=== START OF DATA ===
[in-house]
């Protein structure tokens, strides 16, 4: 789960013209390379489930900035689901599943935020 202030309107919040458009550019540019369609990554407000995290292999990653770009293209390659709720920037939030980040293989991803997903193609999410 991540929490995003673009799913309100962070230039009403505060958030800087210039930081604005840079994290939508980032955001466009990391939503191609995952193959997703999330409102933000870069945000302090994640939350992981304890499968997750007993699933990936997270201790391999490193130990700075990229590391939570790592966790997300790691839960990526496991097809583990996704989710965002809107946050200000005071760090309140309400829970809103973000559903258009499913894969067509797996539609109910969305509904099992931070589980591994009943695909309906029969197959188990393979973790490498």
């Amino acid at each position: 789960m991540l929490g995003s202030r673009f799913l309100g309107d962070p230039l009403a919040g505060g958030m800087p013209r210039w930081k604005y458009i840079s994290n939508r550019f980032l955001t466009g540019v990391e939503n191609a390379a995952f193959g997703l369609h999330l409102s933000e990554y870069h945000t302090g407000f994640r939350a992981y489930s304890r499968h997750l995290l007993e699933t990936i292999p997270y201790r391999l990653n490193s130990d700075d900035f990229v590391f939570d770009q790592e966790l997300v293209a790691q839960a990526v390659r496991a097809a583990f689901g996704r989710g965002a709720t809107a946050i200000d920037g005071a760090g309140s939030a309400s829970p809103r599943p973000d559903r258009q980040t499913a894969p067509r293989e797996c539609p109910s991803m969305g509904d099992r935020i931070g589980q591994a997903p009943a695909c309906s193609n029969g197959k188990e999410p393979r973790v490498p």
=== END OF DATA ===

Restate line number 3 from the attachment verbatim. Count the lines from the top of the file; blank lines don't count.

């Amino acid at each position: 789960m991540l929490g995003s202030r673009f799913l309100g309107d962070p230039l009403a919040g505060g958030m800087p013209r210039w930081k604005y458009i840079s994290n939508r550019f980032l955001t466009g540019v990391e939503n191609a390379a995952f193959g997703l369609h999330l409102s933000e990554y870069h945000t302090g407000f994640r939350a992981y489930s304890r499968h997750l995290l007993e699933t990936i292999p997270y201790r391999l990653n490193s130990d700075d900035f990229v590391f939570d770009q790592e966790l997300v293209a790691q839960a990526v390659r496991a097809a583990f689901g996704r989710g965002a709720t809107a946050i200000d920037g005071a760090g309140s939030a309400s829970p809103r599943p973000d559903r258009q980040t499913a894969p067509r293989e797996c539609p109910s991803m969305g509904d099992r935020i931070g589980q591994a997903p009943a695909c309906s193609n029969g197959k188990e999410p393979r973790v490498p």